We have eight top-notch apologists on staff. You may not have heard of all—or even most—of them because they mainly work out of the public eye, each year dealing one-on-one with many thousands of people who need individualized attention if their intellectual, theological, or family problems are to be resolved.

These same apologists have a more public role, too. They answer thousands of questions that end up at catholic.com and our forums, and they also compose many of the articles, columns, books, and booklets that make such a difference to many inquirers.

Much of their work—such as the one-on-one contacts—brings in no income, but it’s a work that needs to be done. This year, the apologetics department will run a shortfall approaching $200,000.



 As you see, most of our activities don’t pay for themselves. Most of them run at a loss. If Catholic Answers were “just a business,” we could bring the bottom line from red to black by eliminating all projects that don’t show a profit.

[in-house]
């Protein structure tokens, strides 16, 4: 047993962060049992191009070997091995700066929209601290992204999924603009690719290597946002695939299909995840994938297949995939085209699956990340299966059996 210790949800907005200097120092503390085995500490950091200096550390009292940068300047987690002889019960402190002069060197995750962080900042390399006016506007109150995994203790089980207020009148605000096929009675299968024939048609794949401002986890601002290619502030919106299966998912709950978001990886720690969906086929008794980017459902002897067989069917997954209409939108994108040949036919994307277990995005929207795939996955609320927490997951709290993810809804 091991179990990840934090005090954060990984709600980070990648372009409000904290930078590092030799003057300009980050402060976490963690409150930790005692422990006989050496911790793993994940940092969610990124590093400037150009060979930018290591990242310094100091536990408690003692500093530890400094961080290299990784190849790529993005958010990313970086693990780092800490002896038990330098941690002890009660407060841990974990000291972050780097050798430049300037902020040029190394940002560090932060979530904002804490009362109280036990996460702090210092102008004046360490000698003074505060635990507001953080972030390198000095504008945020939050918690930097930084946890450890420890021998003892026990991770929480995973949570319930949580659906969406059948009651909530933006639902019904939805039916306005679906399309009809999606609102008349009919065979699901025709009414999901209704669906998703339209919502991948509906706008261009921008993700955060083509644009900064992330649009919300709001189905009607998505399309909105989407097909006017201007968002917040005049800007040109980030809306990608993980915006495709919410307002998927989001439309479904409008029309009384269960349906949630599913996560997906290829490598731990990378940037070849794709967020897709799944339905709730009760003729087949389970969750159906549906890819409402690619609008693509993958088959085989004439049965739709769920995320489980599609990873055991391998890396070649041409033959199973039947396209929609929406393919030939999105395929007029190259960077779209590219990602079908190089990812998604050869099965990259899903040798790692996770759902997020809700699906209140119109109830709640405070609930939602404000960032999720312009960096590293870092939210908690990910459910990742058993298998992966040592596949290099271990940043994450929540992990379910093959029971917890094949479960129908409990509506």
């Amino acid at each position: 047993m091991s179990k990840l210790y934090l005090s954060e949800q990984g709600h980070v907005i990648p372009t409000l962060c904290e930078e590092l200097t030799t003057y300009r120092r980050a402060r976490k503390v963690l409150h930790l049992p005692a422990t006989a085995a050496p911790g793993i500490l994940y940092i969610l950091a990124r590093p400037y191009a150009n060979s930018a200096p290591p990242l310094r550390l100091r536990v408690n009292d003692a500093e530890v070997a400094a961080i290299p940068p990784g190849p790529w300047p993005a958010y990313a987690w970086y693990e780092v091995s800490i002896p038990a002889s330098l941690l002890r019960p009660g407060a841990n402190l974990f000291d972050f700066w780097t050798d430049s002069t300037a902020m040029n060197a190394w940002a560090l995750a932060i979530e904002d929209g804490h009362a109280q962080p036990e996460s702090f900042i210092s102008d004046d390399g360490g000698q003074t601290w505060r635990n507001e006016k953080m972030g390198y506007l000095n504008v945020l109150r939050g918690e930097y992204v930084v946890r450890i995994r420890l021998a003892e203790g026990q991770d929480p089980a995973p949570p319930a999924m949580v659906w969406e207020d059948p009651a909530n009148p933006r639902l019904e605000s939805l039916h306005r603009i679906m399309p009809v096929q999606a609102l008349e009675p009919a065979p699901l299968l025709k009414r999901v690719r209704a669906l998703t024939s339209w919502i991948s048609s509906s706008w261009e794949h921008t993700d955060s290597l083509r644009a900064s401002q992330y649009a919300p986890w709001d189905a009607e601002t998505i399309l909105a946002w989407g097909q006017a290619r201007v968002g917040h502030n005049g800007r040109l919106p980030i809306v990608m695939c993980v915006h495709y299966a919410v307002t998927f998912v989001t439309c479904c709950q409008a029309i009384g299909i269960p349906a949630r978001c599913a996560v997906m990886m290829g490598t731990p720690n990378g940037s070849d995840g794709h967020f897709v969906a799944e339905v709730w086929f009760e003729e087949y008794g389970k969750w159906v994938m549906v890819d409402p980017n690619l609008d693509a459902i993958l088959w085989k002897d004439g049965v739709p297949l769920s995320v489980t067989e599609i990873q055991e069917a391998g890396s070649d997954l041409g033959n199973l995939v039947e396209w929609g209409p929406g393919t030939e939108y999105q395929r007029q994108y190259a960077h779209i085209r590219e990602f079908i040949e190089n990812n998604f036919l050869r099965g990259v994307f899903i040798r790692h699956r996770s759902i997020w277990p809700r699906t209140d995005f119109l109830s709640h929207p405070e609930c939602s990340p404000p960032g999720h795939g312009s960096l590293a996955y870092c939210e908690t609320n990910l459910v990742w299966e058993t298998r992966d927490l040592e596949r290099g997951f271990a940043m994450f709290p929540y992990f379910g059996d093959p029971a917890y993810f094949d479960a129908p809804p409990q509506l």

But we aren’t here to fatten the bottom line for shareholders. (We don’t even have any shareholders.) We’re here to spread and defend the Catholic faith.

We’re not alone in this work. There are thousands of people (you included) who know that, while an apostolate should be run in an efficient and businesslike manner, the chief dividends it produces are spiritual. They are found not on ledgers or spreadsheets but in the hearts and minds of the people we reach.

Catholic Answers must depend on the generous support of people who see value in its apostolic work—even if that work doesn’t turn a material profit. (We believe it turns another, higher sort of profit.)

People like you help close the gap. You and many like you allow us to continue—and expand!—these apostolic activities, each of which, alas, requires very material dollars to keep going.